Proton Nuclear Magnetic Resonance Problem Session A Laboratory Report
match each compound with its 3H-NMR spectrum. Draw the structure above the corresponding spectrum and clearly assign the chemical shifts to the appropriate protons on the molecule
NMR LAB: Proton Nuclear Magnetic Resonance (1H NMR) Problem Session A Group Laboratory Exercise
To understand the important role of nuclear magnetic resonance spectroscopy in the study of the structures of organic compounds
To develop an understanding of the significance of the number, positions, intensities, and splitting of signals in nuclear magnetic resonance spectra
To be able to assign structures to simple molecules on the basis of nuclear magnetic resonance spectra
Spectroscopic methods are one of the more useful ways of structure determination in Organic
Chemistry. Usually, one will do a combination of several methods in order to elucidate the structure.
Three types that one commonly encounters in organic chemistry are Nuclear Magnetic Resonance
(NMR), Infrared (IR), and Mass Spectral (MS) analysis. As the name implies Nuclear Magnetic Resonance Spectroscopy involves applying an external magnetic field to bring the nucleus of certain atoms (1H or 13C) into resonance (equilibrium between a ground and an excited state). In each case, all the nuclei being either hydrogen or carbon will resonate at the same effective field strength, but depending on the environment, the applied field strength may differ. For example, in a video game, it may take one hit to liquidate the villain (effective); however, depending on the environment (buildings, woods, etc.), one may have to apply more “shots” to produce this one effective hit. In the plot produced by the spectrometer, the applied field (or a percentage of it) is plotted against the absorption (the intensity).There are four important outcomes that we shall consider for 1HNMR.
The Number of Signals Present
The number of signals will give an indication of the number of different types of hydrogens that are present. Protons in the same environment are chemically equivalent and will resonate at the same applied strength. Those in a different environment will require a different applied field and therefore will appear at a different position in the spectrum.
- CH – 1 signal, all H’s are in the same environment.
- CH3CH3 – 1 signal, all H’s are in the same environment.
- CH3CH2CH3 – 2 signals, the two sets of CH3 hydrogens are in the same environment, but are different from the CH2 hydrogens.
- CH3-C=O OCH3 – 2 signals, the two CH3 groups are in different environments. One is attached to the C=O, and the other is attached to oxygen.
The Position of the Signal: Chemical Shift
The shift (chemical shift) is the exact place on the chart where the nucleus absorbs. Shifts are measured in parts per million (ppm), i.e., a percentage of the applied magnetic field. A typical 1H NMR scale is from 0 to 14 ppm, and in most cases, an internal standard (tetramethylsilane, TMS) is added and is used as the zero reference point. The chemical shift is dependent on the environment (what neighboring nuclei are present) of the hydrogen(s) in question. The nucleus of the hydrogen atom is shielded by the electron that is present, and the neighboring nuclei can either reinforce this shielding or oppose this shielding (deshielding). If the shielding is reinforced (as in the case of a neighboring hydrocarbon residue), a higher applied magnetic field is needed and the resonance will appear at lower ppm (upfield). If an electronegative element (halogen, oxygen), or an electron withdrawing group (C=O, Ar, C=C) is adjacent, then the shielding is lessened (deshielding occurs) and the resonance will appear at higher ppm (downfield). See the chart below how chemical shift appear in different ppm for difference resonance.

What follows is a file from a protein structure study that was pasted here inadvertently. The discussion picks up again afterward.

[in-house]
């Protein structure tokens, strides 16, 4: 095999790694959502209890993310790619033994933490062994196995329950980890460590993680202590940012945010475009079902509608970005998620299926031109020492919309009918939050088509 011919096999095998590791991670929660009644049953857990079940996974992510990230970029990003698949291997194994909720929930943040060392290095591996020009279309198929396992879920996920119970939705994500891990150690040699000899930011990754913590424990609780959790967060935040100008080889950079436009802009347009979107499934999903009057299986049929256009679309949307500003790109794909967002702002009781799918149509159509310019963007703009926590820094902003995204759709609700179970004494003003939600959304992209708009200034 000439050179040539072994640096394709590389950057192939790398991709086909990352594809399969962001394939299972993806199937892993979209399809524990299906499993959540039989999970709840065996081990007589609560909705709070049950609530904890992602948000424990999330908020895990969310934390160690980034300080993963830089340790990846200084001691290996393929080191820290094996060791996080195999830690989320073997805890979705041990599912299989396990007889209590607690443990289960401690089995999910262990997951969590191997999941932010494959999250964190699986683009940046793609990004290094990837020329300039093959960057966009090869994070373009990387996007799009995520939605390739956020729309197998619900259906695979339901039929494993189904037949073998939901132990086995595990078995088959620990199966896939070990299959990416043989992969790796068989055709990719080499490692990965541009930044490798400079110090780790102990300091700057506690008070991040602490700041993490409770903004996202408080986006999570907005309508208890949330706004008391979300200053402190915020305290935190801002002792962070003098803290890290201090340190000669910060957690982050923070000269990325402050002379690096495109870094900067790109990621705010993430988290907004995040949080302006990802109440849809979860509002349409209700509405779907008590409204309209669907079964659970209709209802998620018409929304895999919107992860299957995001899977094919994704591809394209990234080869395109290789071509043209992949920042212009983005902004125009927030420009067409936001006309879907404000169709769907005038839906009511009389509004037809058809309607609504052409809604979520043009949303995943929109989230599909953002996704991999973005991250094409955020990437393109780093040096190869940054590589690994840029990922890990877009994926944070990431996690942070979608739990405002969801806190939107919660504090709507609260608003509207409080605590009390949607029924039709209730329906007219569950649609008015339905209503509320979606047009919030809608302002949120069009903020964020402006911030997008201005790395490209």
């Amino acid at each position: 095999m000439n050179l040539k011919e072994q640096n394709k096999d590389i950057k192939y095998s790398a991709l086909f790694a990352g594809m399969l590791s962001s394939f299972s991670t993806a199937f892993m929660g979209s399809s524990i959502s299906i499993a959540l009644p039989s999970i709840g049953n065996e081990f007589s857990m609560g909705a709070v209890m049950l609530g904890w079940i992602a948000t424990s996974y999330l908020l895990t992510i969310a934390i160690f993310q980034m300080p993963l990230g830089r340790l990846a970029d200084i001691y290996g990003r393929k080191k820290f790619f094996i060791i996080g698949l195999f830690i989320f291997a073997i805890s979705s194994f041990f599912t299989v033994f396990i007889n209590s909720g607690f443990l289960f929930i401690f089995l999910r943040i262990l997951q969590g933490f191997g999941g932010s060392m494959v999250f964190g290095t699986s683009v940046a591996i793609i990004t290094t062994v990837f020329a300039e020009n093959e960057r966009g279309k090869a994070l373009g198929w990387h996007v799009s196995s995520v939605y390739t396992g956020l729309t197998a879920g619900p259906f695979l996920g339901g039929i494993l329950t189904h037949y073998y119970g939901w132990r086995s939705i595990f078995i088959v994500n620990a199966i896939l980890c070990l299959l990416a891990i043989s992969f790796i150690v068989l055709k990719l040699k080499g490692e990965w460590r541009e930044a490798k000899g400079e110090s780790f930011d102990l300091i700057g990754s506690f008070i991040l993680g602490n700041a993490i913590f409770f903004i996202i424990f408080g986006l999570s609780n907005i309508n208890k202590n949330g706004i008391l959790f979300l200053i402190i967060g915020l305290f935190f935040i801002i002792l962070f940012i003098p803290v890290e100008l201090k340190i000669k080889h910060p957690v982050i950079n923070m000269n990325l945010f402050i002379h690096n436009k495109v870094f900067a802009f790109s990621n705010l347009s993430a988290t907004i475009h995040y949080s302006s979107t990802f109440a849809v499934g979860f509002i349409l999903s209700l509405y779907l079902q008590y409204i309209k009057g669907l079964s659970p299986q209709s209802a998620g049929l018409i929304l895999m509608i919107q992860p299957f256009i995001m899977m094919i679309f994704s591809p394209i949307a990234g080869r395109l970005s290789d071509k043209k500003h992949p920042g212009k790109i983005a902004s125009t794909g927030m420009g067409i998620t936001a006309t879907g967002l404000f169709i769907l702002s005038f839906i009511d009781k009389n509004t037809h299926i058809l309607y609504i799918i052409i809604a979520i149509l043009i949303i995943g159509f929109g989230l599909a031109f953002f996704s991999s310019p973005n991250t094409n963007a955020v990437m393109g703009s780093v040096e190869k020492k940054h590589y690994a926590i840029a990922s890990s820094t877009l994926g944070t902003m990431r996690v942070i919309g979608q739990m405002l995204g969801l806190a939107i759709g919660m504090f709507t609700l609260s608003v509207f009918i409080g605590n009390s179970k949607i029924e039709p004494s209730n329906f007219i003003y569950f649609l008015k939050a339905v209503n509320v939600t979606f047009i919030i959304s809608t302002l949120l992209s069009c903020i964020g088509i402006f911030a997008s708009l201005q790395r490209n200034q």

Splitting of the Signal into Several Peaks: Spin-Spin Splitting
This is a powerful tool in deducing the 1HNMR spectra. The neighboring hydrogen nuclei (on an atom adjacent to the one in question) will cause the signal to split. Two things one should consider when examining spin-spin splitting are: Chemically equivalent hydrogen nuclei do not cause splitting to occur, whether they are on the same carbon or a different one.
All three H’s are equilvalent; therefore, no splitting
Figure 2: All 6 H’s are chemically equilvalent; therefore, no splitting
The signal for a hydrogen nuclei that has n equivalent neighboring H’s (on adjacent atoms) is split
into n + 1 peaks.
# of neighbors peaks
- 1 (singlet)
- 2 (doublet)
- 3 (triplet) 3 4 (quartet)
n n + 1 (multiplet)
1,2-dichloro-isomer (below left), which displays a single resonance signal from the four structurally equivalent hydrogens, the two signals from the different hydrogens are split into close groupings of two or more resonances. This is a common feature in the spectra of compounds having different sets of hydrogen atoms bonded to adjacent carbon atoms.
The spectrum of 1,3-dichloropropane on the right demonstrates that equivalent sets of hydrogens may combine their influence on a second, symmetrically located set.
Even though the chemical shift difference between the A and B protons in the 1,3-dichloroethane spectrum is fairly large (140 Hz) compared with the coupling constant (6.2 Hz), some distortion of the splitting patterns is evident. The line intensities closest to the chemical shift of the coupled partner are enhanced. Thus the B set triplet lines closest to A are increased, and the A quintet lines ne